[coreboot] [RFT] Please test patch set intel/i945: Only write CID, PN and TCID once

Mono mono at posteo.de
Sun Mar 16 22:00:32 CET 2014

Thank you ron for your comments!

actually I was not aware the code I look at is more than 5 years old. You are absolutely right in that the patch was written after reading public ICH7 documentation and I do not know of any problem the current implementation causes. Moreover, I was not aware that the code might do something else than what one can know by reading the code and the public documentation. To be honest, if that was true, I would be disappointed, because I expected coreboot to be a possibility of getting away from private software and "you don't know what your machine does". However, I did debug the code by reading the write-once registers in question before and after the several write operations. The registers do not change their contents but due to the first write operation. By that I concluded the public documentation describes the chip's behavior correctly. After reading your comments about private documentation of course this conclusion might be wrong though.

At the moment I believe that applying the patch does no harm. At least this is my current knowledge by running it at the MacBook2,1 for a couple of hours. Switching forth and back between coreboot versions (back to safe ones) works. I do not know if this was true for other boards.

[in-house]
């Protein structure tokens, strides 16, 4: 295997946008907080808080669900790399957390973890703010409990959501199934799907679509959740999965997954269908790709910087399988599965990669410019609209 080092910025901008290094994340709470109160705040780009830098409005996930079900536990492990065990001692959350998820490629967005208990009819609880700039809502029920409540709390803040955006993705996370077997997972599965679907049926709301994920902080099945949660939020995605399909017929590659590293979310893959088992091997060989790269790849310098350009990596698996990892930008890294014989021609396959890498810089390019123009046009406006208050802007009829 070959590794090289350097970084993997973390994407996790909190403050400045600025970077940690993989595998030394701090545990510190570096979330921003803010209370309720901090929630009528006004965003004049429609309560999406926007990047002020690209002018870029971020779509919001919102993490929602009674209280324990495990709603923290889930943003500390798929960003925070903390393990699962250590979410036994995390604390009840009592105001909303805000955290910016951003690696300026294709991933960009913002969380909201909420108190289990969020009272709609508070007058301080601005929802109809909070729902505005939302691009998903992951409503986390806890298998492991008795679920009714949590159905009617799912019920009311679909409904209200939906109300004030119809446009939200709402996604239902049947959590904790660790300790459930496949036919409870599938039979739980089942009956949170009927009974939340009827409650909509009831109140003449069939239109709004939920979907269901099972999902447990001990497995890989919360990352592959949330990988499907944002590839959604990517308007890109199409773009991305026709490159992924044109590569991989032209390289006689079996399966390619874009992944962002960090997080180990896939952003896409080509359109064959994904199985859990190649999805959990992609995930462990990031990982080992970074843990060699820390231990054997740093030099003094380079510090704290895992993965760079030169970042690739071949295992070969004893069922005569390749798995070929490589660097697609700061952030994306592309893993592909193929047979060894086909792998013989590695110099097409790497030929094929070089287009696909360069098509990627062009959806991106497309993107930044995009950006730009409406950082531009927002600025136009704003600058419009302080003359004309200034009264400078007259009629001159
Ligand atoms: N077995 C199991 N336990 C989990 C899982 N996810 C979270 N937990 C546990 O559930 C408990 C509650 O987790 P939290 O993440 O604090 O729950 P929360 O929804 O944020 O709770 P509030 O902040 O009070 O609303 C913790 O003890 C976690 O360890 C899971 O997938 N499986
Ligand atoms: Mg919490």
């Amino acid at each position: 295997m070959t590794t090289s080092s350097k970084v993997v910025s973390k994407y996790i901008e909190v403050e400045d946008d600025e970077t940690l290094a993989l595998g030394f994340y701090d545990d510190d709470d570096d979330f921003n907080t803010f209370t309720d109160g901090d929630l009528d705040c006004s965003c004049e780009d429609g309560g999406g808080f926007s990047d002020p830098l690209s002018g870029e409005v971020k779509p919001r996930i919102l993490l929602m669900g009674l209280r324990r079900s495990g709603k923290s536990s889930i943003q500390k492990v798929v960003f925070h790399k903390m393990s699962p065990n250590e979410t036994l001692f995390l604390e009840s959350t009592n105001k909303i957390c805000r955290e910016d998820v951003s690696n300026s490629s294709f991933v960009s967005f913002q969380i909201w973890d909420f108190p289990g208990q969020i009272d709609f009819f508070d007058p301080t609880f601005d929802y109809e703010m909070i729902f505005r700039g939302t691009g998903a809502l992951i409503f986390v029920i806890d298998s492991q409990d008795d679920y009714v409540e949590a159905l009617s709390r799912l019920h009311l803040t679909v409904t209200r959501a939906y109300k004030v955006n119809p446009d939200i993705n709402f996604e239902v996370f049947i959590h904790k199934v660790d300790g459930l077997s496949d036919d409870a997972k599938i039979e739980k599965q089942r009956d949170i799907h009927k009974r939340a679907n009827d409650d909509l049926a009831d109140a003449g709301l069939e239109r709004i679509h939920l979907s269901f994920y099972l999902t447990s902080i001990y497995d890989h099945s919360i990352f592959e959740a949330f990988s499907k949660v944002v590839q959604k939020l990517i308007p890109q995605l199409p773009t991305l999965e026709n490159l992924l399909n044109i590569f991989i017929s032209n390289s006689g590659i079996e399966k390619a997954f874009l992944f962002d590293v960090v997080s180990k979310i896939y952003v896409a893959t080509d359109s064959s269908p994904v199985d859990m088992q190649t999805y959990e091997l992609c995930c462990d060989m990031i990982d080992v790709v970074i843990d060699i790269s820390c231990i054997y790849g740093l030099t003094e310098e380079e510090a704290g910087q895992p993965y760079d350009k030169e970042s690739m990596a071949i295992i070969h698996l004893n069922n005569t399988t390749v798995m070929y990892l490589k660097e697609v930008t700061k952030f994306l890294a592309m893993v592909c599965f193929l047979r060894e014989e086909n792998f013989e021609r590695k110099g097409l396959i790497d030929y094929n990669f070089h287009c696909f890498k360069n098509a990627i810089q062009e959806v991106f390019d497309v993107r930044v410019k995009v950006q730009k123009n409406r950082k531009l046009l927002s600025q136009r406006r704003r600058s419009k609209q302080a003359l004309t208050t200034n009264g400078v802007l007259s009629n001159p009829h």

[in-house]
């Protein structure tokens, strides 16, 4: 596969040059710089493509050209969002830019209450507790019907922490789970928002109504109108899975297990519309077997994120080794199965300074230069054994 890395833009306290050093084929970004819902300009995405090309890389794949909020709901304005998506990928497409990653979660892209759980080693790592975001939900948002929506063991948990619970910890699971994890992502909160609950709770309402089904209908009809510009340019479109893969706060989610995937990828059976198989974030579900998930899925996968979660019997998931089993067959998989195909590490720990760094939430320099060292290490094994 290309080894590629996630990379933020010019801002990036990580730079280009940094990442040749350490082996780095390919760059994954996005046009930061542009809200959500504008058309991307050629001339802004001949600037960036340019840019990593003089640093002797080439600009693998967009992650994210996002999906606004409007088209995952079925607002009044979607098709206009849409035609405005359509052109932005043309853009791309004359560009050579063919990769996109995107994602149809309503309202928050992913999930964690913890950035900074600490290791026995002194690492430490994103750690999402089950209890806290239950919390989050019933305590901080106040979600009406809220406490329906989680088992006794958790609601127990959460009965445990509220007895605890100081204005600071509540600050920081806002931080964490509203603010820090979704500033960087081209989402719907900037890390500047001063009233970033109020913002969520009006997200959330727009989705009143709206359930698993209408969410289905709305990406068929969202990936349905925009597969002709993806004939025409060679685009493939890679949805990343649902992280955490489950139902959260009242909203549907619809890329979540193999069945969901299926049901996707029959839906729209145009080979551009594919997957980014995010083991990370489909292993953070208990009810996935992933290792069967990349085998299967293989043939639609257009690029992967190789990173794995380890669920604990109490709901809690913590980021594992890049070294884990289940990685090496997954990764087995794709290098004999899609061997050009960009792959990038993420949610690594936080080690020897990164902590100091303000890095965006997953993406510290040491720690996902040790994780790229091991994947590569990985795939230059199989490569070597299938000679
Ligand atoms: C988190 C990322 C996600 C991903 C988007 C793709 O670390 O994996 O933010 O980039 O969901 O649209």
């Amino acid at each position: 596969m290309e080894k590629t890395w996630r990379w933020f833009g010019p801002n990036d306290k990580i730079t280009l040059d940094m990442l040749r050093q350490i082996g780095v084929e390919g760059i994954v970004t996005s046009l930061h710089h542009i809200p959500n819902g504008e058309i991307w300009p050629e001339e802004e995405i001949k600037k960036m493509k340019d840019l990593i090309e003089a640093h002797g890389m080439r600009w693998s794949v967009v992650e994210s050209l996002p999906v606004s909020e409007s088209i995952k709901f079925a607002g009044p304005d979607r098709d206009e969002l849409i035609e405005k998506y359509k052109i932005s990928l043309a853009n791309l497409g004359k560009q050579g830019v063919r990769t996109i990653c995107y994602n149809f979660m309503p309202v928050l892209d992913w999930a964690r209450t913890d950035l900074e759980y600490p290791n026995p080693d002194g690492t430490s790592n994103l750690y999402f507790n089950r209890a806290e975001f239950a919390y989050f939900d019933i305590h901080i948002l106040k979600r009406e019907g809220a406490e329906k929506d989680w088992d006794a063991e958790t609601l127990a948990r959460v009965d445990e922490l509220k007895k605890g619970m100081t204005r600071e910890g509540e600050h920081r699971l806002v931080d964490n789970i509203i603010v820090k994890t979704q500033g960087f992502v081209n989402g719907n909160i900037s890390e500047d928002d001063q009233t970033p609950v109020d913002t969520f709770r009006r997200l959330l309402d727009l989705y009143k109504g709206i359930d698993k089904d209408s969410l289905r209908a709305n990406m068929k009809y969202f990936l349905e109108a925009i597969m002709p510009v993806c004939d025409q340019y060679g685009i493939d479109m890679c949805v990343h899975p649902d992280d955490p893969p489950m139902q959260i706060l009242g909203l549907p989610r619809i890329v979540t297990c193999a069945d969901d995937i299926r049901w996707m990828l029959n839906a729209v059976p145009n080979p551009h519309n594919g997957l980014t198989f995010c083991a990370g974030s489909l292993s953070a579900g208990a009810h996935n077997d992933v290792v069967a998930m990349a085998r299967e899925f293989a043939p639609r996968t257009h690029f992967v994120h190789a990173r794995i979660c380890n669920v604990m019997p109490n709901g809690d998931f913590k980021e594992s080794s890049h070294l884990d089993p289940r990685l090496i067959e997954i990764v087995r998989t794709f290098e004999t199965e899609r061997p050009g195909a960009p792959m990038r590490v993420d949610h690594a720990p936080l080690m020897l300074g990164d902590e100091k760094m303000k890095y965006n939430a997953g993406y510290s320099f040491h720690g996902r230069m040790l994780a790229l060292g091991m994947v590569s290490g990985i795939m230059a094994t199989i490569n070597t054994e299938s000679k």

Who knows, it might(!) fix some 5 year old bug?

In case you were interessted, I uploaded the output of inteltool when running the macbook without the patch, that is by compiling [1] and by compiling the patch on top of [1]. Please see
5324 without patch 5387:
5324 plus patch 5387:
diff -y without vs with patch 5387:

any light shedding is much appreciated!
best regards,


On Sun, Mar 16, 2014 at 09:26:09AM -0700, ron minnich wrote:
> So do I understand it correctly, that this patch is for hardware that has
> been working, in some cases for 5 years; that it has
> been written after reading a public doc; and that it was not developed in
> response to a known bug or issue?
> Code that does not conform to a public doc is NOT a bug.
> A word to the wise: in all too many cases, the public docs and the private
> docs disagree. In some cases, the private docs directly
> contradict the public docs. And, in still other cases, the hardware
> contradicts the private docs. That's what makes this so much fun.
> It's the implementation of the hardware, not the documentation, that
> matters.
> Changes made in response to a reading of public docs, that are not known to
> resolve an actual observed problem, are
> a very risky thing to do, especially with old chipsets. They should be
> rejected outright unless they are confirmed to fix a problem.
> We've had people push this kind of change in the past and break boards.
> So tread carefully.
> ron

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